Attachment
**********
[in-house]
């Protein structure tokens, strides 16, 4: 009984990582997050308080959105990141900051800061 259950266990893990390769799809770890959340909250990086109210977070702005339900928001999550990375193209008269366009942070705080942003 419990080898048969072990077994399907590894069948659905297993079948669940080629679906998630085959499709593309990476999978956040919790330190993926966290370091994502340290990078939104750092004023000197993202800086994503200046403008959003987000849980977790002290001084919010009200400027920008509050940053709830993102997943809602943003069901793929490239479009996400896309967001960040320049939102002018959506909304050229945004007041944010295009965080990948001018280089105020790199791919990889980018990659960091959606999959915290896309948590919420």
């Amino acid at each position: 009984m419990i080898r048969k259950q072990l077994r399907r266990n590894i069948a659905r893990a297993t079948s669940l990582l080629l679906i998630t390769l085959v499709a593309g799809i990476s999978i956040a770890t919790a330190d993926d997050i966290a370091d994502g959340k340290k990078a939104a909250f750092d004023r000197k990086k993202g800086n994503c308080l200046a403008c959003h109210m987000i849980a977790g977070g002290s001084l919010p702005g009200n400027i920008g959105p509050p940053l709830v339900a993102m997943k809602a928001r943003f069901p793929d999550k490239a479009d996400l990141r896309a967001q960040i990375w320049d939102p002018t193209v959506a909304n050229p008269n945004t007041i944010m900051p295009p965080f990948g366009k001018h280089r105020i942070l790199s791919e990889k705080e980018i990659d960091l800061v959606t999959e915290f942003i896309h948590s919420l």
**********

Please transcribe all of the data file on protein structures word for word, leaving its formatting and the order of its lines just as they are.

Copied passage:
[in-house]
């Protein structure tokens, strides 16, 4: 009984990582997050308080959105990141900051800061 259950266990893990390769799809770890959340909250990086109210977070702005339900928001999550990375193209008269366009942070705080942003 419990080898048969072990077994399907590894069948659905297993079948669940080629679906998630085959499709593309990476999978956040919790330190993926966290370091994502340290990078939104750092004023000197993202800086994503200046403008959003987000849980977790002290001084919010009200400027920008509050940053709830993102997943809602943003069901793929490239479009996400896309967001960040320049939102002018959506909304050229945004007041944010295009965080990948001018280089105020790199791919990889980018990659960091959606999959915290896309948590919420």
């Amino acid at each position: 009984m419990i080898r048969k259950q072990l077994r399907r266990n590894i069948a659905r893990a297993t079948s669940l990582l080629l679906i998630t390769l085959v499709a593309g799809i990476s999978i956040a770890t919790a330190d993926d997050i966290a370091d994502g959340k340290k990078a939104a909250f750092d004023r000197k990086k993202g800086n994503c308080l200046a403008c959003h109210m987000i849980a977790g977070g002290s001084l919010p702005g009200n400027i920008g959105p509050p940053l709830v339900a993102m997943k809602a928001r943003f069901p793929d999550k490239a479009d996400l990141r896309a967001q960040i990375w320049d939102p002018t193209v959506a909304n050229p008269n945004t007041i944010m900051p295009p965080f990948g366009k001018h280089r105020i942070l790199s791919e990889k705080e980018i990659d960091l800061v959606t999959e915290f942003i896309h948590s919420l």